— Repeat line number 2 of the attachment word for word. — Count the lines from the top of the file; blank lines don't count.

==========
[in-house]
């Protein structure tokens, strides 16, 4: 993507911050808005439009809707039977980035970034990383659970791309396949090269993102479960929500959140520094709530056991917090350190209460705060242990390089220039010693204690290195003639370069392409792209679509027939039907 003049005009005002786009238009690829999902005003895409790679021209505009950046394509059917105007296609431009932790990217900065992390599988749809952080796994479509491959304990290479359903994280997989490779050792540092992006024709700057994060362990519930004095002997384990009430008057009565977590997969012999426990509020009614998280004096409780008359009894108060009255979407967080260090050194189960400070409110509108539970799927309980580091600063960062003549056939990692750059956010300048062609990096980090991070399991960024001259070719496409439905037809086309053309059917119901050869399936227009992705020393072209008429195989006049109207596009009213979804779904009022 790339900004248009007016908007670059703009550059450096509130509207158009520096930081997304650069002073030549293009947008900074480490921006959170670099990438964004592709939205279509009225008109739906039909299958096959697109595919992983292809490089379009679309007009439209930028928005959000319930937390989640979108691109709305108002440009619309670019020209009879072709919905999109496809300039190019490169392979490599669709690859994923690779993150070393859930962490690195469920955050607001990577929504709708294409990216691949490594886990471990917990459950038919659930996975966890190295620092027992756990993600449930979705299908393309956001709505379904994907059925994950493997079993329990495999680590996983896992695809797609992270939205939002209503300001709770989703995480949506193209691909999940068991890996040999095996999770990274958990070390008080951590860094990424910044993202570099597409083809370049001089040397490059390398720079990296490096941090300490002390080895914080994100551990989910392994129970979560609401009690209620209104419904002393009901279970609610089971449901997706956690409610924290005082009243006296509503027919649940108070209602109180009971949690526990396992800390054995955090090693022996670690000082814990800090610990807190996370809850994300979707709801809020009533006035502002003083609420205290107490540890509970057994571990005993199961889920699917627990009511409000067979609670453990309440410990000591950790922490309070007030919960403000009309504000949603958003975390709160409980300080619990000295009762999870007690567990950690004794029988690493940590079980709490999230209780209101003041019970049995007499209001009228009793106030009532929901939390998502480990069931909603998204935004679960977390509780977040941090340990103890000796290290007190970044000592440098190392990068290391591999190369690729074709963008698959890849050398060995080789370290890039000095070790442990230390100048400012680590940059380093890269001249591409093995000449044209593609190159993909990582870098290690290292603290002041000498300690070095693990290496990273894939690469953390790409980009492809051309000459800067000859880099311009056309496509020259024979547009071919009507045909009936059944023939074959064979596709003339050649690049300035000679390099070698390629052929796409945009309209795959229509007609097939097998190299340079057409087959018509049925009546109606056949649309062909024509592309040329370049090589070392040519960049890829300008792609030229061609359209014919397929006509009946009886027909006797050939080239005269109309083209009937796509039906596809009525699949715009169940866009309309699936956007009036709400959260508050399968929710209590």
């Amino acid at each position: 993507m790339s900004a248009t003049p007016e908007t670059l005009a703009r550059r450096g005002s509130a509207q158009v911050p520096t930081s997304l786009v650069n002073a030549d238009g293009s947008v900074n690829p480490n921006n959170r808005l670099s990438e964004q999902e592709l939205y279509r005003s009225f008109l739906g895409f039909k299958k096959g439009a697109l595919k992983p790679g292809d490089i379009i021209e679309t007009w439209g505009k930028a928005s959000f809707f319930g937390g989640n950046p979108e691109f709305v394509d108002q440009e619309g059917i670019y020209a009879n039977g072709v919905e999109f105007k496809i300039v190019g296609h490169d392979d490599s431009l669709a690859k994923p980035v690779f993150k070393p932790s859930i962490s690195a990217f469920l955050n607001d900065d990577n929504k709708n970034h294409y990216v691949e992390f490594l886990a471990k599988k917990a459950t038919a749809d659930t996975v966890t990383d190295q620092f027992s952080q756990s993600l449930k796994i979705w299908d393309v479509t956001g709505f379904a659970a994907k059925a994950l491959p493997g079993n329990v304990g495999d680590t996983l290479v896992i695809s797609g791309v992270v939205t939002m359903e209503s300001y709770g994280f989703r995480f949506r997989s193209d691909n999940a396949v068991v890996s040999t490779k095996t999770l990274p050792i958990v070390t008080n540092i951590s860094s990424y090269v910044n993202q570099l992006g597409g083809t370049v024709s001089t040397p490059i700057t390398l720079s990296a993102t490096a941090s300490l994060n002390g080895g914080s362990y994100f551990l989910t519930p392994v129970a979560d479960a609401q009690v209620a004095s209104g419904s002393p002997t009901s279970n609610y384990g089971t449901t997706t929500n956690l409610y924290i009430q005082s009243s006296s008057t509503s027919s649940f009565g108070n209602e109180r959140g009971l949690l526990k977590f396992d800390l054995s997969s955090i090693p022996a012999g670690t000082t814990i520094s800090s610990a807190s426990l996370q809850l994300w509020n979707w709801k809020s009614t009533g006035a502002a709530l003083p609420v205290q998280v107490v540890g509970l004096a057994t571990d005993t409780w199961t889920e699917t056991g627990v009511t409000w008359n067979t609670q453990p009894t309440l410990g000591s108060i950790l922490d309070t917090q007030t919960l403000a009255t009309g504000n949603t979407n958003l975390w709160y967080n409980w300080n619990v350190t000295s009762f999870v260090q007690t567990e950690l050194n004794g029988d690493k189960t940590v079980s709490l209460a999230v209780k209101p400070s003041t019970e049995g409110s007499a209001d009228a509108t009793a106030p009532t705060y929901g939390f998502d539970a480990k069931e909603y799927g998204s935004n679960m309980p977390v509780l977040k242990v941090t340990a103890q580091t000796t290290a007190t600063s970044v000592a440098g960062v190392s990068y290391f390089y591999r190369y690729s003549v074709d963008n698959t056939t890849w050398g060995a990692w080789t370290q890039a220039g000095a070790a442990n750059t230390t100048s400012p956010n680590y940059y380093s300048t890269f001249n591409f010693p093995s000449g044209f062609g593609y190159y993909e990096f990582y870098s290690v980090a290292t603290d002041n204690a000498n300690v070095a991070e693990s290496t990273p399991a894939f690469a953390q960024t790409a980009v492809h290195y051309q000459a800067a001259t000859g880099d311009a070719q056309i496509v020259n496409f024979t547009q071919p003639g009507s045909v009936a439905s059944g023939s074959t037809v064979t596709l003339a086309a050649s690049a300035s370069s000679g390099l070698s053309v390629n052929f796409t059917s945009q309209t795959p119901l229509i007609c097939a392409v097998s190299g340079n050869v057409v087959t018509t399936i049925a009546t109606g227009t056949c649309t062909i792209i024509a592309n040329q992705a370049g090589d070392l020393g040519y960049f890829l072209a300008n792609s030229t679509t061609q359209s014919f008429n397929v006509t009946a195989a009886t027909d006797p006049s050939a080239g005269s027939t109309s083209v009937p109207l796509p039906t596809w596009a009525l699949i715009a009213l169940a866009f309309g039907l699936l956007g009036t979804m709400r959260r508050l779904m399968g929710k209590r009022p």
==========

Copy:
């Protein structure tokens, strides 16, 4: 993507911050808005439009809707039977980035970034990383659970791309396949090269993102479960929500959140520094709530056991917090350190209460705060242990390089220039010693204690290195003639370069392409792209679509027939039907 003049005009005002786009238009690829999902005003895409790679021209505009950046394509059917105007296609431009932790990217900065992390599988749809952080796994479509491959304990290479359903994280997989490779050792540092992006024709700057994060362990519930004095002997384990009430008057009565977590997969012999426990509020009614998280004096409780008359009894108060009255979407967080260090050194189960400070409110509108539970799927309980580091600063960062003549056939990692750059956010300048062609990096980090991070399991960024001259070719496409439905037809086309053309059917119901050869399936227009992705020393072209008429195989006049109207596009009213979804779904009022 790339900004248009007016908007670059703009550059450096509130509207158009520096930081997304650069002073030549293009947008900074480490921006959170670099990438964004592709939205279509009225008109739906039909299958096959697109595919992983292809490089379009679309007009439209930028928005959000319930937390989640979108691109709305108002440009619309670019020209009879072709919905999109496809300039190019490169392979490599669709690859994923690779993150070393859930962490690195469920955050607001990577929504709708294409990216691949490594886990471990917990459950038919659930996975966890190295620092027992756990993600449930979705299908393309956001709505379904994907059925994950493997079993329990495999680590996983896992695809797609992270939205939002209503300001709770989703995480949506193209691909999940068991890996040999095996999770990274958990070390008080951590860094990424910044993202570099597409083809370049001089040397490059390398720079990296490096941090300490002390080895914080994100551990989910392994129970979560609401009690209620209104419904002393009901279970609610089971449901997706956690409610924290005082009243006296509503027919649940108070209602109180009971949690526990396992800390054995955090090693022996670690000082814990800090610990807190996370809850994300979707709801809020009533006035502002003083609420205290107490540890509970057994571990005993199961889920699917627990009511409000067979609670453990309440410990000591950790922490309070007030919960403000009309504000949603958003975390709160409980300080619990000295009762999870007690567990950690004794029988690493940590079980709490999230209780209101003041019970049995007499209001009228009793106030009532929901939390998502480990069931909603998204935004679960977390509780977040941090340990103890000796290290007190970044000592440098190392990068290391591999190369690729074709963008698959890849050398060995080789370290890039000095070790442990230390100048400012680590940059380093890269001249591409093995000449044209593609190159993909990582870098290690290292603290002041000498300690070095693990290496990273894939690469953390790409980009492809051309000459800067000859880099311009056309496509020259024979547009071919009507045909009936059944023939074959064979596709003339050649690049300035000679390099070698390629052929796409945009309209795959229509007609097939097998190299340079057409087959018509049925009546109606056949649309062909024509592309040329370049090589070392040519960049890829300008792609030229061609359209014919397929006509009946009886027909006797050939080239005269109309083209009937796509039906596809009525699949715009169940866009309309699936956007009036709400959260508050399968929710209590």